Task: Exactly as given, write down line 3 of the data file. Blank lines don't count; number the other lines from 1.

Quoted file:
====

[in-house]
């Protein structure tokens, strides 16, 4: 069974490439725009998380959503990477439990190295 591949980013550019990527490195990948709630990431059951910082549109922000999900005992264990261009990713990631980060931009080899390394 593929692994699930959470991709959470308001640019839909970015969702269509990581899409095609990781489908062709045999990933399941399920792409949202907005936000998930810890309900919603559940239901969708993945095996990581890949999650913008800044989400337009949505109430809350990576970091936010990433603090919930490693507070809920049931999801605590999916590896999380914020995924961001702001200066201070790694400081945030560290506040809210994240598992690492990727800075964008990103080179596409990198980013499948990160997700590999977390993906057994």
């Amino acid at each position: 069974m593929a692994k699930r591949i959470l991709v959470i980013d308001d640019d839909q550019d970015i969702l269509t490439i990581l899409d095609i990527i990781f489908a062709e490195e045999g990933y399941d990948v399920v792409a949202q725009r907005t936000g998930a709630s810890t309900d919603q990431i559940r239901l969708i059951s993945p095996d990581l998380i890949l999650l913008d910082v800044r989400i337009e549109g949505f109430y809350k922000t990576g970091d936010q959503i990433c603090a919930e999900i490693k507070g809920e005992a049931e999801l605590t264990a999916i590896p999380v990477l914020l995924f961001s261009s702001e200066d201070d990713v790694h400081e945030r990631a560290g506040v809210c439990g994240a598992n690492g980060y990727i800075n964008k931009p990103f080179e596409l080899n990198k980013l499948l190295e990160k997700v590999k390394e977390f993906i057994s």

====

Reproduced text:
């Amino acid at each position: 069974m593929a692994k699930r591949i959470l991709v959470i980013d308001d640019d839909q550019d970015i969702l269509t490439i990581l899409d095609i990527i990781f489908a062709e490195e045999g990933y399941d990948v399920v792409a949202q725009r907005t936000g998930a709630s810890t309900d919603q990431i559940r239901l969708i059951s993945p095996d990581l998380i890949l999650l913008d910082v800044r989400i337009e549109g949505f109430y809350k922000t990576g970091d936010q959503i990433c603090a919930e999900i490693k507070g809920e005992a049931e999801l605590t264990a999916i590896p999380v990477l914020l995924f961001s261009s702001e200066d201070d990713v790694h400081e945030r990631a560290g506040v809210c439990g994240a598992n690492g980060y990727i800075n964008k931009p990103f080179e596409l080899n990198k980013l499948l190295e990160k997700v590999k390394e977390f993906i057994s």